Antibiotic-prescribing practices for management of childhood diarrhea in 3 sub-Saharan African countries: findings from the Vaccine Impact on Diarrhea in Africa (VIDA) Study, 2015-2018

Alex O Awuor, Billy Ogwel, Helen Powell, Jennifer R Verani, Samba O Sow, M Jahangir Hossain, John B Ochieng, Jane Juma, Leslie P Jamka, Anna Roose, Sanogo Doh, Emily L Deichsel, Uma Onwuchekwa, Adama Mamby Keita, Martin Antonio, Joquina Chiquita M Jones, Syed M A Zaman, Henry Badji, Irene N Kasumba, Dilruba NasrinJames A Platts-Mills, Eric R Houpt, David M Berendes, Ciara E Sugerman, Marc-Alain Widdowson, Sharon M Tennant, Eric D Mintz, Richard Omore, Karen L Kotloff

Research output: Contribution to journalA1: Web of Science-articlepeer-review

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Abstract

BACKGROUND: Despite antibiotic prescription being recommended for dysentery and suspected cholera only, diarrhea still triggers unwarranted antibiotic prescription. We evaluated antibiotic-prescribing practices and their predictors among children aged 2-59 months in the Vaccine Impact on Diarrhea in Africa (VIDA) Study performed in The Gambia, Mali, and Kenya.

METHODS: VIDA was a prospective case-control study (May 2015-July 2018) among children presenting for care with moderate-to-severe diarrhea (MSD). We defined inappropriate antibiotic use as prescription or use of antibiotics when not indicated by World Health Organization (WHO) guidelines. We used logistic regression to assess factors associated with antibiotic prescription for MSD cases who had no indication for an antibiotic, at each site.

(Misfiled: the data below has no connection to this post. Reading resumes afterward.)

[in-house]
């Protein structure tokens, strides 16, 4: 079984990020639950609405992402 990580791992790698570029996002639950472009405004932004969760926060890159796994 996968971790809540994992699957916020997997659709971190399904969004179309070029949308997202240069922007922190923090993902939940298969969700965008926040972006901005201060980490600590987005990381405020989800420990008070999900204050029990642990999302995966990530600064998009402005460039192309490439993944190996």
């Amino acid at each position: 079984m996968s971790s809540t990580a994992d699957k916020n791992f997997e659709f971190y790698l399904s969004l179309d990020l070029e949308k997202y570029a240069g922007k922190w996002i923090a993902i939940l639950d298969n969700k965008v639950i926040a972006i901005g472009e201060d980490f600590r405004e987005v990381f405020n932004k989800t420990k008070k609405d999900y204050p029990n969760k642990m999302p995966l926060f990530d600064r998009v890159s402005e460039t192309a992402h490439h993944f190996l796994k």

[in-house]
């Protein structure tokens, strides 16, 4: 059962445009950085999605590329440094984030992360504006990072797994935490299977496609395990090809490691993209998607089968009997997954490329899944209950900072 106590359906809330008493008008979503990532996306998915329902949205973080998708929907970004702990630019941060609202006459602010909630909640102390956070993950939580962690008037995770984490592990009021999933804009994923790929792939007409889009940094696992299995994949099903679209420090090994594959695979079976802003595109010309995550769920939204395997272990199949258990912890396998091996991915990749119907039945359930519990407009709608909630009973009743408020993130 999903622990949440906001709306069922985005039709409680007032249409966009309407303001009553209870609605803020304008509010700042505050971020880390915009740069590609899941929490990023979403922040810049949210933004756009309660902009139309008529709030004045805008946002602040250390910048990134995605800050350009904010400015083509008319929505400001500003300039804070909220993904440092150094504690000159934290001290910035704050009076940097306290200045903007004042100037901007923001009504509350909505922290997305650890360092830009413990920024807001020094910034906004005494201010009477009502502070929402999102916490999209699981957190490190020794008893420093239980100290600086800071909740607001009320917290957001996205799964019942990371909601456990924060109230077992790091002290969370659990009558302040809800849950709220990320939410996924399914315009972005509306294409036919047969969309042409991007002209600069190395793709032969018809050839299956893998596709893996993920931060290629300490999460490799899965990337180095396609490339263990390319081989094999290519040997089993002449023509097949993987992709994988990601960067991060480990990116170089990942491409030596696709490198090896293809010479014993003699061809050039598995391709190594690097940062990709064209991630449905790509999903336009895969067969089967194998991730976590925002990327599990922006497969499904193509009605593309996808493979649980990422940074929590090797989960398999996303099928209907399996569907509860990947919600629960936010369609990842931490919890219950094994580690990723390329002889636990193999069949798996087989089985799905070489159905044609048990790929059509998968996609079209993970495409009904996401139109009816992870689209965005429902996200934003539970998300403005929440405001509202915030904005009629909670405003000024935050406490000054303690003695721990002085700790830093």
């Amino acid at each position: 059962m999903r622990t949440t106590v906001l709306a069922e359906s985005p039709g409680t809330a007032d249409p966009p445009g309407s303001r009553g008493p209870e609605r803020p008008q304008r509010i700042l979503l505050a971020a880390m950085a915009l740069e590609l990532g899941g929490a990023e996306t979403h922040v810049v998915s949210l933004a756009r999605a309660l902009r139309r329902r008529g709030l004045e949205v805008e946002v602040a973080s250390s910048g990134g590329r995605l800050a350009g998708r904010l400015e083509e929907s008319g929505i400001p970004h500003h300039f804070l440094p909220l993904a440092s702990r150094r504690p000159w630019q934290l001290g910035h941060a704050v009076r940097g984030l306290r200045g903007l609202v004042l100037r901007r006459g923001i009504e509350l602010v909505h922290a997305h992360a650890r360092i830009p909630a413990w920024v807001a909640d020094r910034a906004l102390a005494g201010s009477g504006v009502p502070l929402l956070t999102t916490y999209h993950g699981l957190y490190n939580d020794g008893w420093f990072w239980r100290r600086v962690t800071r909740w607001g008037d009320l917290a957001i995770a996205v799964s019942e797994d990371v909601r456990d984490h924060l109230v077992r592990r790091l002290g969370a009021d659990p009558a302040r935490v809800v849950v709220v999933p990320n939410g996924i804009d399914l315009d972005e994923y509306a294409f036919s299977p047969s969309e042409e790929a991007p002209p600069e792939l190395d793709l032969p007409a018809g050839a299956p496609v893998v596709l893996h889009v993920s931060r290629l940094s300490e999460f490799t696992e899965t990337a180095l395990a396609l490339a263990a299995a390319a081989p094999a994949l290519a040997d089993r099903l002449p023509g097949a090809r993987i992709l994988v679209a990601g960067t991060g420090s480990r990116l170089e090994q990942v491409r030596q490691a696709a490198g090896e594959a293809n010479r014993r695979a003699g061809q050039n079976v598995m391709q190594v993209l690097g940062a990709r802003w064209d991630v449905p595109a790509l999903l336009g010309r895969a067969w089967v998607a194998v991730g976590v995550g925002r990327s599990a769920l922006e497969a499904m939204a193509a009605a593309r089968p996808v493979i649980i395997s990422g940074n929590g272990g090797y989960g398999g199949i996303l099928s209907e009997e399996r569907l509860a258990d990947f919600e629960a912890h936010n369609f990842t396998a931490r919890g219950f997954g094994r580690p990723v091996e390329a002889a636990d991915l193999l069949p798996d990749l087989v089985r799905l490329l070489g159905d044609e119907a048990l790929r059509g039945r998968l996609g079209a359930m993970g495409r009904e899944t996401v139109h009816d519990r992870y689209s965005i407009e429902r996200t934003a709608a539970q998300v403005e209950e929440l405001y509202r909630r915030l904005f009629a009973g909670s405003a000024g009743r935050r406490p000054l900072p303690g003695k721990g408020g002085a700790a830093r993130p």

RESULTS: VIDA enrolled 4840 cases. Among 1757 (36.3%) who had no apparent indication for antibiotic treatment, 1358 (77.3%) were prescribed antibiotics. In The Gambia, children who presented with a cough (adjusted odds ratio [aOR]: 2.05; 95% confidence interval [95% CI]: 1.21-3.48) were more likely to be prescribed an antibiotic. In Mali, those who presented with dry mouth (aOR: 3.16; 95% CI: 1.02-9.73) were more likely to be prescribed antibiotics. In Kenya, those who presented with a cough (aOR: 2.18; 95% CI: 1.01-4.70), decreased skin turgor (aOR: 2.06; 95% CI: 1.02-4.16), and were very thirsty (aOR: 4.15; 95% CI: 1.78-9.68) were more likely to be prescribed antibiotics.

CONCLUSIONS: Antibiotic prescription was associated with signs and symptoms inconsistent with WHO guidelines, suggesting the need for antibiotic stewardship and clinician awareness of diarrhea case-management recommendations in these settings.

Original languageEnglish
JournalClinical Infectious Diseases
Volume76
Issue numberSuppl.1
Pages (from-to)S32-S40
Number of pages9
ISSN1058-4838
DOIs
Publication statusPublished - 2023

Keywords

  • Child
  • Humans
  • Anti-Bacterial Agents/therapeutic use
  • Case-Control Studies
  • Cough/drug therapy
  • Diarrhea/drug therapy
  • Kenya
  • Vaccines

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